New York-based Marriage Equality USA, an organization that has campaigned for same-sex marriage rights, registered its name as a trademark in February 2007. The organization said it would use the mark “promoting public awareness about the need for legal marital fairness in same-sex couples.”
China Considering Doubling Damages Available in Trademark Suits
A draft amendment to China’s Trademark Law would boost the damages available in a trademark-infringement case to 2 million yuan ($325,000), the Hong Kong Standard reported.
Xie Jinggrong, deputy head of China’s top lawmaking body’s law committee, said the damages ceiling is being raised from a present top level of 500,000 yuan as part of efforts to protect marks and inhibit would-be infringers, according to the Standard.
China’s Trademark Law was initially adopted in 1982, and amended in 1993 and 2001, the Standard reported.
The bill raising the compensation levels up for a second reading by the Standing Committee of the National People’s Congress, the legislative body that can make the changes, according to the Standard.
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Trade Secrets/Industrial Espionage
General Dynamics-Infinity Dispute Ordered Into Arbitration
Infinity Fluids Corp.’s trade secrets dispute with a General Dynamics Corp. (GD:US) unit must go out to arbitration, a federal judge in Massachusetts ruled.
Sturbridge, Massachusetts-based Infinity Fluids sued General Dynamics Land Systems for trade secret misappropriation in January 2012, after an agreement to produce a heating system for General Dynamics’ Expeditionary Fighting Vehicle failed to come to fruition.
Infinity claimed that General Dynamics violated a confidentiality agreement by disclosing data to an Infinity competitor who eventually won the contract to produce the heating systems. The Massachusetts company argued that the only way the other vendors could have bid on the system was if General Dynamics had disclosed Infinity’s proprietary information to them.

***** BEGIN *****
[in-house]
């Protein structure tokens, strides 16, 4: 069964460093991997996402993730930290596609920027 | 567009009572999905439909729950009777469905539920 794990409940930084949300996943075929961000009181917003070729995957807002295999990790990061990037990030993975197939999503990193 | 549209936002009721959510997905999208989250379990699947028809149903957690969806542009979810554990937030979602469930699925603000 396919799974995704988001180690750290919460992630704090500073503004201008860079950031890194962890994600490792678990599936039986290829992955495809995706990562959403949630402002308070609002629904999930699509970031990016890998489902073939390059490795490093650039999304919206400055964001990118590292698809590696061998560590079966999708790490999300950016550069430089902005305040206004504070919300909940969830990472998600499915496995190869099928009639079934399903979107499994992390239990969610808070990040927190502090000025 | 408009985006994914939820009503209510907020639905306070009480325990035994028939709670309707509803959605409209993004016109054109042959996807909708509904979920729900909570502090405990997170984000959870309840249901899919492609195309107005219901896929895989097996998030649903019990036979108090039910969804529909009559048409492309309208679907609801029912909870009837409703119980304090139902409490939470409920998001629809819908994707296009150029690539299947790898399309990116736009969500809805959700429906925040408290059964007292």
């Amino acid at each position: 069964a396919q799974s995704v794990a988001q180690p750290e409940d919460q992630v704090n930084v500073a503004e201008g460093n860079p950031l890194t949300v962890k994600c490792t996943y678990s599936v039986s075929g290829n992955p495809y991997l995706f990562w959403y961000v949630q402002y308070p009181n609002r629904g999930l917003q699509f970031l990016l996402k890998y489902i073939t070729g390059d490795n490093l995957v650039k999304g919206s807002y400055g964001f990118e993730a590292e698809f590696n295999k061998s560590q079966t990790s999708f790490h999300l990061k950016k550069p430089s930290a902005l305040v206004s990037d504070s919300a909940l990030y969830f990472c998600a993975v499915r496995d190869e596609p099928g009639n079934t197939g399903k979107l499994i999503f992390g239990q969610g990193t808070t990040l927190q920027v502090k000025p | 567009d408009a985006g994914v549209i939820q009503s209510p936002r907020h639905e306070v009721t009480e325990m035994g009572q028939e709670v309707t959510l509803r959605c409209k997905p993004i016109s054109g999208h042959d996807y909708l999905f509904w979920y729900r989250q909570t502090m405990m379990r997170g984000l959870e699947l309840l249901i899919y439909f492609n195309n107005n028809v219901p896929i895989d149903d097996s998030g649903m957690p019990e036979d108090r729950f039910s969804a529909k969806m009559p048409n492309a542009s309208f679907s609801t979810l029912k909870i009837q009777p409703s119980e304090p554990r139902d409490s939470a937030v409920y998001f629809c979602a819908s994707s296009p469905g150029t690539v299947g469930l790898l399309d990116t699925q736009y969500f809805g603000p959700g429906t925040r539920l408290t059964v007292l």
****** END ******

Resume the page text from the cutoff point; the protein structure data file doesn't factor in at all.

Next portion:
Infinity then filed suit and General Dynamics argued that arbitration language written into contracts between the two companies mandated that the dispute must go to arbitration.
Claiming that the arbitration agreement was no longer in force and that what General Dynamics allegedly disclosed was new intellectual property not covered by the agreement, Infinity fought to keep the dispute in federal court.
In his June 19 order, U.S. District Judge Timothy S. Hillman agreed with Falls Church, Virginia-based General Dynamics. He said that the claims Infinity was making were covered by the arbitration agreement and that the Massachusetts company had failed to mention the “new” intellectual property it claimed was misappropriated.
He said that Infinity hadn’t provided adequate evidence that it made sufficient efforts to protect its trade secrets, so its argument that the dispute was about new trade secrets “does not follow logically.”
He granted General Dynamics’ motion to force the dispute into arbitration and dismissed the case.
The federal contract for the vehicle, which was being developed for the U.S. Marine Corps, was canceled in January 2011.
The case is Infinity Fluids Corp. v. General Dynamics Land Systems Inc., 4:12-cv-40004-TSH, U.S. District Court, District of Massachusetts (Worcester).
Barnes & Thornburg Hires Two Edwards Wildman IP Litigators
Barnes & Thornburg LLP hired two IP litigators, the Indianapolis-based firm said in a statement.
Mark L. Durbin and Peter N. Moore are joining the firm from Boston’s Edwards Wildman Palmer LLP.
Durbin, who has represented clients in complex commercial litigation including trade-secret misappropriation, has an undergraduate degree from the University of Illinois and a law degree from DePaul University.
Moore has litigated cases involving patents, trademarks and copyrights in federal courts and before the Washington-based U.S. International Trade Commission, which has the power to exclude imports that infringe U.S. intellectual property rights.
He served as a judicial clerk for Judge William C. Bryson of the U.S. Court of Appeals for the Federal Circuit, which hears appeals of patent cases.
Moore has both an undergraduate degree and a law degree from Northwestern University.
To contact the reporter on this story: Victoria Slind-Flor in Oakland, California, at firstname.lastname@example.org.